So apparently there is a Windows horror video game called "Wooden Floor." The creators describe it on their website (http://www.indiedb.com/games/wooden-floor) in this manner:
For those of you who are renovating an old house, this sounds a lot like the way you might feel after several months of discovering that the simple wood floor you had in mind just does not exist, or is so painfully expensive to source and ship that you have to surrender. We've been in a Catch 22 situation for awhile now because we could not find the flooring we wanted, and we could not begin to buy materials for the kitchen or bathroom until we had the floors down.
First, our builders obtained a quote from a local wood mill, but the price for unfinished wood planks was just too much, because we would still have had to have them stained and finished. Even then, we could not be sure that they would be the color we wanted. Our next hope was to look online at the flooring available from Leroy Merlin, Castorama and the other big box stores in France, but they had no flooring that we liked.
The problem seemed to be that what we like is not fashionable at the moment. The flooring that is trending at these popular venues falls into three categories: light yellowish wood, dull grayish wood, and wood that appears painted over in white or black. The grayish and whitewashed woods are all right if you have a specific design scheme, but I could not see living with them, nor with a black floor, for decades. Not terribly versatile.
The lighter colored wood is nice, but we had that flooring in our place in California (above).
For Lonlay l'Abbaye, we wanted something warmer and more traditional - in a medium brown stain like the Parisian floor in the photo above. Why was it so difficult to find?
In the U.S., we found flooring we liked that was acacia wood (known as robinier in France), and shipped a sample to our builders, but it was not readily available from any French supplier (sigh).
What else could we do but move to France to sort this out? So we did! I retired at the end of March, and we moved to Paris in April.
Can you tell I'm happy? Living here is a dream come true. And in Paris, we finally found a flooring store that had the type of wide plank, warm-toned flooring that we wanted.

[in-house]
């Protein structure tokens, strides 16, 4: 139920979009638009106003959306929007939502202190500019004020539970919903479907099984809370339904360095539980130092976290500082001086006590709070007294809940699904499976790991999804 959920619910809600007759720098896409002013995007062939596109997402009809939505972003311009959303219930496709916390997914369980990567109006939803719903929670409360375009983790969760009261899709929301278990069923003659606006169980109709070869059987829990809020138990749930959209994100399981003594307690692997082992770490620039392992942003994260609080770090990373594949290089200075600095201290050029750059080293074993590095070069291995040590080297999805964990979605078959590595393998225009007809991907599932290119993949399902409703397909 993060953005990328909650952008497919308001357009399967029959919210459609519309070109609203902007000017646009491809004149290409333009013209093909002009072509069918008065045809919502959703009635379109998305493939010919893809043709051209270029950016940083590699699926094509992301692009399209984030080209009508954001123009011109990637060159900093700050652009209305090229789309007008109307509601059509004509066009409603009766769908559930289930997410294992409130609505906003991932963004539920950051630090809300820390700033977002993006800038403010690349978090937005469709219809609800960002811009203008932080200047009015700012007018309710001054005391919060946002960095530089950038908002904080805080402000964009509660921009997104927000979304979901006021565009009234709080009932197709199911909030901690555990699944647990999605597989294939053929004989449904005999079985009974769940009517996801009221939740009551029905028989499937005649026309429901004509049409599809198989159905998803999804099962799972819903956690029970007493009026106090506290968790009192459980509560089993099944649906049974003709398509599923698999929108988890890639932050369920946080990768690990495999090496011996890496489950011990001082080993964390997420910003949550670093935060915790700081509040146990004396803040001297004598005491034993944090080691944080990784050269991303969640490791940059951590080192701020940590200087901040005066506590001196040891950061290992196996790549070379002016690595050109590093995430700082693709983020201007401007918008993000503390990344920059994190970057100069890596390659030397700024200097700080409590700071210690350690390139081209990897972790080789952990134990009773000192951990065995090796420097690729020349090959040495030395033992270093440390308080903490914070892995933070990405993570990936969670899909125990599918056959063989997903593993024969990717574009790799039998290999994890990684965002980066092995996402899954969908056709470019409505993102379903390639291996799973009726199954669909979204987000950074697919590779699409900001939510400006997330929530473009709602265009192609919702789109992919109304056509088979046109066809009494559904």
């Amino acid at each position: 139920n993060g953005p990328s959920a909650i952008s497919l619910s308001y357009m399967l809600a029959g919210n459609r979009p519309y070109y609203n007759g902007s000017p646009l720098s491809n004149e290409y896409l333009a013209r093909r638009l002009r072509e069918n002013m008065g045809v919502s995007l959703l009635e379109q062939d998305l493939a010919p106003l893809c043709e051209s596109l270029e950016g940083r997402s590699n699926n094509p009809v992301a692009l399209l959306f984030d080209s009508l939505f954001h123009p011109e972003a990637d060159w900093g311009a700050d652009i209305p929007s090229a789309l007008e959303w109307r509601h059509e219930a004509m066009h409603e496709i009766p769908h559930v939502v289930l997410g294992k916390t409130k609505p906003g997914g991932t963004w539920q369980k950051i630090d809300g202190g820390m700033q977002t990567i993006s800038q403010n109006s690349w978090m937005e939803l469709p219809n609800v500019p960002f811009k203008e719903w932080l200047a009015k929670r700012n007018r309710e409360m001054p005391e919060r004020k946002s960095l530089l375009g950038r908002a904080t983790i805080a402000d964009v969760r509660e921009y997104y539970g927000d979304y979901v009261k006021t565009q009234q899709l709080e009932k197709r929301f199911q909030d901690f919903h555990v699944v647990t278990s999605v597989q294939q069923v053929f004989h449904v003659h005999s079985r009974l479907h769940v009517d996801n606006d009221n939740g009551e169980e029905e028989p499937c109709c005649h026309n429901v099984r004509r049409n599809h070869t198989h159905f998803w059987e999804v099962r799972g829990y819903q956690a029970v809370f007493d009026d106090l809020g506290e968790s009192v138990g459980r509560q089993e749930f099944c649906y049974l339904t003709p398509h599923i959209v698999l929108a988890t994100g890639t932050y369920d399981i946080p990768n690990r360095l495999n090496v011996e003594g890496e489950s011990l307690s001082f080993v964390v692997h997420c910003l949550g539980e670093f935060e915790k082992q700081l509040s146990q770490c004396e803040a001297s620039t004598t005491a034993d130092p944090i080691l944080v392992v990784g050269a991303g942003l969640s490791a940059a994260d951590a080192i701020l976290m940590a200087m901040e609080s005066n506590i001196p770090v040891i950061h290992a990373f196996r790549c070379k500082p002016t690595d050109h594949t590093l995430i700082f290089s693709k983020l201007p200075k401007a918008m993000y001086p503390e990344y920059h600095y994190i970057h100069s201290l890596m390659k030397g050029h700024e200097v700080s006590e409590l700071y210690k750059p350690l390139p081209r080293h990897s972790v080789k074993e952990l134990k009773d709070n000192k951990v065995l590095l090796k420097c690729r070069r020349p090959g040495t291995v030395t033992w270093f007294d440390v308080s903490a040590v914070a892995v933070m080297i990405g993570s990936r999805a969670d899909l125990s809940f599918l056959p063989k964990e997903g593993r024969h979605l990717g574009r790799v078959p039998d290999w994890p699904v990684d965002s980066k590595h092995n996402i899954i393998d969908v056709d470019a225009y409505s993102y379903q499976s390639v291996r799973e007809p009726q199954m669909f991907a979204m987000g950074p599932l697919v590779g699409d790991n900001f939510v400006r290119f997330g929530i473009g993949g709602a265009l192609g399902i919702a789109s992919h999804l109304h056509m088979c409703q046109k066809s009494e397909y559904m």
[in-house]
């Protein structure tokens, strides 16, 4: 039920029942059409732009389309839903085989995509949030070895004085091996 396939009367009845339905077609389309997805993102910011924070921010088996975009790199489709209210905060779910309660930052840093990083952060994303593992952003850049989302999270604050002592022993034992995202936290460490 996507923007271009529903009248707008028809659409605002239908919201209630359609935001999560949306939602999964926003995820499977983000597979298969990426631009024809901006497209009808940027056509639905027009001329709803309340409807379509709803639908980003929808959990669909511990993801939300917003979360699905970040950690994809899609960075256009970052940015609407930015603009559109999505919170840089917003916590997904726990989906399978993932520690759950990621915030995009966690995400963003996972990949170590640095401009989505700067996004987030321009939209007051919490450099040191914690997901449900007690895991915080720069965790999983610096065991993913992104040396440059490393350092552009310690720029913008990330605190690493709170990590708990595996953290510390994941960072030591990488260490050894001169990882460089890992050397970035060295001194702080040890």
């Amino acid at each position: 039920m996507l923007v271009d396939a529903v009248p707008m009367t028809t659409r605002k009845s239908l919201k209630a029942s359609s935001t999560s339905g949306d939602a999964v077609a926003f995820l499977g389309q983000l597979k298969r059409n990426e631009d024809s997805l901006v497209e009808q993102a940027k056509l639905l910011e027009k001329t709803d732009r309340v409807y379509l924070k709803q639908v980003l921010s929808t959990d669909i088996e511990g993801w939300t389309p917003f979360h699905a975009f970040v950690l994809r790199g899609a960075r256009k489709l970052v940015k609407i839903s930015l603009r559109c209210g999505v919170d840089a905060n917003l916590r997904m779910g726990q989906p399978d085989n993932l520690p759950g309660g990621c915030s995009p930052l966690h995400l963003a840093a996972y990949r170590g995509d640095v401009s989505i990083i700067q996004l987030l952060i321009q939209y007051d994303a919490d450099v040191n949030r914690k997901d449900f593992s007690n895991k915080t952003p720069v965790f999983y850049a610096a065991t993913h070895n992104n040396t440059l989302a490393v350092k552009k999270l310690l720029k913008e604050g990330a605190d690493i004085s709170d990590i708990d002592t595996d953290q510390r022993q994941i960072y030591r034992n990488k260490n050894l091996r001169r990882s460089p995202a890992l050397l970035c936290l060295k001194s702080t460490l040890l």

Ground Floor: This is the flooring that we have ordered for our downstairs "rez-de-chaussée*." The store we have purchased it from is called "Carrésol." They already have this flooring in stock. It is what Americans call "engineered hardwood" (a thick veneer of hardwood on top of a compressed wood base). Supposedly it is more resistant to moisture and can be fitted together and glued directly to our floor base.
*For those of you who are academically inclined, Joseph tells me that the term "rez-de-chausée" has Latin roots. The "rez" is from Latin "rasus," past participle of radere - which meant "to shave, or plane or run against closely" - referring in this case to the level of the house that was evened out to the level of the "chaux" (lime), from the Latin "calciata."
Upstairs flooring: This will be the flooring for the upstairs bedroom level (premier étage). Because they need to be nailed directly to the beams, these will be solid oak planks, just a bit less wide than the downstairs flooring, but in a similar color. Unfortunately, this flooring has to be custom-made, so we will have a three-week wait for it. Once it has been delivered to the store, we can arrange for a date certain to have both sets of flooring delivered to Lonlay l'Abbaye. We hope to visit around that time to see that the product is what we expected, and to find out more about how the floors will be laid.
There seems to be no way around a certain amount of delay in building projects, but we are very hopeful that our builders will be able to make our tiny house habitable in the next few months. We would love to spend some time there in the fall and winter this year.
Meanwhile, we've already been to Ikea for some kitchen inspiration!